• how language design decision impact on the implementation of a programming language.
Developed attitudes that enable them to:
  • value the important role that theory (in this case formal language theory and type theory) can play in the development of practical software applications (in this case compilers and other data translation applications.);
  • carefully consider the characteristics of the different programming languages available whenever developing a new application.
Developed the skills to:
  • become an informed consumer of programming languages, choosing the right programming language for a particular task;
  • be able to implement and debug non-trivial algorithms in both a functional and a logic language.

Contact hours

2 hrs lectures/wk, 1 hr laboratory/wk


two 1-hour lectures, weekly

one 1-hour tutorial (combined with practical work at the computer), weekly

9 hours of personal study (incl reading, lecture preparation and assignment preparation)

Unit relationships


FIT2004 (or CSE2304) and FIT2014 (or CSE2303)



Teaching and learning method

Teaching approach

Lectures will be used to present new concepts, introduce the fundamental approaches to problem solving with particular paradigms, compare different approaches, analyse their advantages and disadvantages, and propose general questions. The aim is to give students an overview of the concepts and to challenge them to think further. Tutorials and practicals will be used to link the theory with practice and deepen the students understanding and practical abilities. To this end, tutorials and practicals are tightly integrated into sessions where theoretical discussion and practical programming work complement each other.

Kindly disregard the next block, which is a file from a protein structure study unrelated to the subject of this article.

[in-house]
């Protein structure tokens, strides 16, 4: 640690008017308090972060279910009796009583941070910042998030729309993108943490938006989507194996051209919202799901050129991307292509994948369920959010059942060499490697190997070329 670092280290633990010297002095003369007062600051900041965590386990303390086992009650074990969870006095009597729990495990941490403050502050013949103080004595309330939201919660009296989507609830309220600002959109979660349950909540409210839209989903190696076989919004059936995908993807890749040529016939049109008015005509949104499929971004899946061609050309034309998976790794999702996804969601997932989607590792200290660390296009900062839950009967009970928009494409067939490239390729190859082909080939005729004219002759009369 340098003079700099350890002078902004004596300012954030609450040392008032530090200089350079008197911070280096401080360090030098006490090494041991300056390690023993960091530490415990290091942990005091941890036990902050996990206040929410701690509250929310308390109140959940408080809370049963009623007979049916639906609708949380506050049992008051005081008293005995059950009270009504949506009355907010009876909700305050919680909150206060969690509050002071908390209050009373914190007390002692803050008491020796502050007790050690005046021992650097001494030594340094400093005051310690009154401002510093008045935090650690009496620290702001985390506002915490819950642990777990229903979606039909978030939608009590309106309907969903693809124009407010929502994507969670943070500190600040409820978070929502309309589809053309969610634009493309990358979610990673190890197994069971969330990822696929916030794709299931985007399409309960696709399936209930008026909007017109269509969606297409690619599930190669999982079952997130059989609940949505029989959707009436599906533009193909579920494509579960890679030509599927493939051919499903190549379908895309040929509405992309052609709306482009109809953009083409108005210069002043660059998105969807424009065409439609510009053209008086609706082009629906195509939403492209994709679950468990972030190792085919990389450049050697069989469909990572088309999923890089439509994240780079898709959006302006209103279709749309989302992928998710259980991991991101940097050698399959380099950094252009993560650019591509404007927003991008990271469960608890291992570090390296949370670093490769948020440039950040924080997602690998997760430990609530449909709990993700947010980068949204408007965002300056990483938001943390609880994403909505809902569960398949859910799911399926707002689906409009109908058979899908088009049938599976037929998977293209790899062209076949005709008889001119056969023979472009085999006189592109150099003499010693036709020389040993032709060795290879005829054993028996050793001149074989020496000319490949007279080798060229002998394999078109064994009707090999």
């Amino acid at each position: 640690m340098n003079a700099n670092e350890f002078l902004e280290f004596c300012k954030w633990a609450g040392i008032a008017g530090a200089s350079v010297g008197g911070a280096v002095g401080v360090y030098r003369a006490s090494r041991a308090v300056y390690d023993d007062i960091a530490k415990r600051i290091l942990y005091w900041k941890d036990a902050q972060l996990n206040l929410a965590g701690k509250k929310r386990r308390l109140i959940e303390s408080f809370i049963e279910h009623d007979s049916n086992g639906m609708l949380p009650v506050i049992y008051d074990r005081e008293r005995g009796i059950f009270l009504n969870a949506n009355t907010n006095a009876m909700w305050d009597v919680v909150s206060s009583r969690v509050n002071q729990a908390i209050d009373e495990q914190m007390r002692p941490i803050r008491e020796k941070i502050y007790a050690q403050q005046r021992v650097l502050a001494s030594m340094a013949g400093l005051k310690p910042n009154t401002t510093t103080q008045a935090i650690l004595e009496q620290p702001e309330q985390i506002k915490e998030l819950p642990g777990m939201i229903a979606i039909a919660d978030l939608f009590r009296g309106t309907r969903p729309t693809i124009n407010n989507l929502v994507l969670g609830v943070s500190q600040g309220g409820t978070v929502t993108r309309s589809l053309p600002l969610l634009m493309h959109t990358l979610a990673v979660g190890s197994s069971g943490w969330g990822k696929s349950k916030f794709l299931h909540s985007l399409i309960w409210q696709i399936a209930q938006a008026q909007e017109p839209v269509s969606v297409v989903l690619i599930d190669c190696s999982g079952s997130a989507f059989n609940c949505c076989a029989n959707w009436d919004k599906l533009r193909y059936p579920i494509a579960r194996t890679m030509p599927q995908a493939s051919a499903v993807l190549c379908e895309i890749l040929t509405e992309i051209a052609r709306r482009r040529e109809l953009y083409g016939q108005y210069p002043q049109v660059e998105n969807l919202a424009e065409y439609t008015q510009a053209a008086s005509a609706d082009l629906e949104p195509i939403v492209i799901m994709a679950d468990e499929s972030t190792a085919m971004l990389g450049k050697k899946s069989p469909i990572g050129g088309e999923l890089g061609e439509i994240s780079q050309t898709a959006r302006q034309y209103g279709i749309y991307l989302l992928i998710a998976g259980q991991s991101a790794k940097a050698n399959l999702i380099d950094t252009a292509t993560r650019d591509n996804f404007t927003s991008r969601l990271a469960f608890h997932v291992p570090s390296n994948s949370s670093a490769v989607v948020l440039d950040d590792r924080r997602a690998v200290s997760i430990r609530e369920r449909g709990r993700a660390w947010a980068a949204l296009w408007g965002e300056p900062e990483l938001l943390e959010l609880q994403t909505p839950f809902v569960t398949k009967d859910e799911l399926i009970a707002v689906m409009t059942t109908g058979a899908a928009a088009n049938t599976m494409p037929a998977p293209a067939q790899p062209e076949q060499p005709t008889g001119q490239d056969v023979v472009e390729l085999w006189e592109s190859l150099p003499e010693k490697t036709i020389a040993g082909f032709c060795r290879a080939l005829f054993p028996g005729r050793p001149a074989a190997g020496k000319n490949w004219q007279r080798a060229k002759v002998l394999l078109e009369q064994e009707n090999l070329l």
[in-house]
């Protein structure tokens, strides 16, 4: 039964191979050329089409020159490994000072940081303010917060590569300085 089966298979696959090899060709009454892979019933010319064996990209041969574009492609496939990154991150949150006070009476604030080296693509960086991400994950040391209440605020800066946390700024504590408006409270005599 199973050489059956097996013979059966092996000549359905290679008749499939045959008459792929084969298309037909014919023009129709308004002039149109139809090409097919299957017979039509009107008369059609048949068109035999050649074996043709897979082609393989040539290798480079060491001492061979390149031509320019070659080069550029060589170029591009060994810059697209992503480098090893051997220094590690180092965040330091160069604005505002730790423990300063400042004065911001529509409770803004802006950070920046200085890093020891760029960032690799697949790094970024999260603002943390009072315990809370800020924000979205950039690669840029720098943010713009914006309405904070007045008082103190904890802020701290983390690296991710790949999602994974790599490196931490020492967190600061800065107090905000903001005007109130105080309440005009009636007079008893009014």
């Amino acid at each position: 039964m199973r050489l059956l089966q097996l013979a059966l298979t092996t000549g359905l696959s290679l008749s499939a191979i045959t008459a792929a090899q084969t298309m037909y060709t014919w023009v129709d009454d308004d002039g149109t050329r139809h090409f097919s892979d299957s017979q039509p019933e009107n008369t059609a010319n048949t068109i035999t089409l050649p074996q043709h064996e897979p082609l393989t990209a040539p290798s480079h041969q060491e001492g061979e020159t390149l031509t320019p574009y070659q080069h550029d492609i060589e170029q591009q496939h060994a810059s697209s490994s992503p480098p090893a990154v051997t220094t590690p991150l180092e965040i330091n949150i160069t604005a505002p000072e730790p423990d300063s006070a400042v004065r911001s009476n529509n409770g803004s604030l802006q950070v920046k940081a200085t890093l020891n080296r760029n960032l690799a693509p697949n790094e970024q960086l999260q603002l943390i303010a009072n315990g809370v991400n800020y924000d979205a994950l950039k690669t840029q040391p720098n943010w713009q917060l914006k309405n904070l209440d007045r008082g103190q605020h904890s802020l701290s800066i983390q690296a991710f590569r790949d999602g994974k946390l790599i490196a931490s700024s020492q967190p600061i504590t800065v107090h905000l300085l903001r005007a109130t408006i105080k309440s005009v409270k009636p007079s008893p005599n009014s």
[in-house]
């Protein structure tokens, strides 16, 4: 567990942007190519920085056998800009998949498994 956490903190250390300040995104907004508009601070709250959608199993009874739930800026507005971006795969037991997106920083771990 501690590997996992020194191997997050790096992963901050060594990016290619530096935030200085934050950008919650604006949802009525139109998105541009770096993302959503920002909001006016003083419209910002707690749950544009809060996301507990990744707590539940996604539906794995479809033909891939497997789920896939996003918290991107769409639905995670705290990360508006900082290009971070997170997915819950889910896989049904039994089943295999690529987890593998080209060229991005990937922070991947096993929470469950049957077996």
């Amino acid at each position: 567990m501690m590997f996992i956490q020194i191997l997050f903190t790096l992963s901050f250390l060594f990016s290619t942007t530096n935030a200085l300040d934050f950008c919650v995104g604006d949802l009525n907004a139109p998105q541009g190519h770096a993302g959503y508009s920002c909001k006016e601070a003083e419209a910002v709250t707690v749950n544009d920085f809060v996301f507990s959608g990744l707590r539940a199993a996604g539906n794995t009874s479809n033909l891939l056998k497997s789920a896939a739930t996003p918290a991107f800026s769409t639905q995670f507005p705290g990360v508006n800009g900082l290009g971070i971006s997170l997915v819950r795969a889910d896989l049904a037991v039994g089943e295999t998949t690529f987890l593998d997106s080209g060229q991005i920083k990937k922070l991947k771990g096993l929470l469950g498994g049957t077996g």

Timetable information

For information on timetabling for on-campus classes please refer to MUTTS,

Tutorial allocation

On-campus students should register for tutorials/laboratories using the Allocate+ system:

Unit Schedule

Week Date* Topic Key dates
1 01/03/10 Overview, History of Programming Languages  
2 08/03/10 ML I: Expressions, Functions, Basic Datatypes, Lists, Pattern Matching  
3 15/03/10 ML II: Type Definitions, Polymorphism Hurdle Prac 1
4 22/03/10 ML III: Higher order functions, Structures  
5 29/03/10 ML IV: Input/Output, Destructive Update, Binding Mechanisms, Scope and Extent Hurdle Prac 2
Mid semester break
6 12/04/10 ML V: Type Inference, Overview of Abstraction Mechanisms  
7 19/04/10 LP I: Rule-based Programming, Deductive Databases, Basic LP Syntax, Logic Semantics April 23, Assignment 1 due
8 26/04/10 LP II: Deduction, Search & Backtracking, Unification  
9 03/05/10 LP III: Basic Lists and Difference Lists, Cut, Negation by failure, Impure Features (I/O, Arithmetic) Hurdle Prac 3
10 10/05/10 LP IV: Metaprogramming  
11 17/05/10 LP V: CLP basics Hurdle Prac 4
12 24/05/10 LP VI: CLP  
13 31/05/10 Revision May 28, Assignment 2 due

*Please note that these dates may only apply to Australian campuses of Monash University. Off-shore students need to check the dates with their unit leader.

Improvements to this unit

Some material has been removed from the syllabus (advanced material from meta programming and CLP) in favour of treating the remaining material in more depth.

Unit Resources

Prescribed text(s) and readings

  • Jeffrey D. Ullman, "Elements of ML Programming", Prentice Hall. 
  • Leon Sterling and Ehud Shairo: "The Art of Prolog", MIT Press.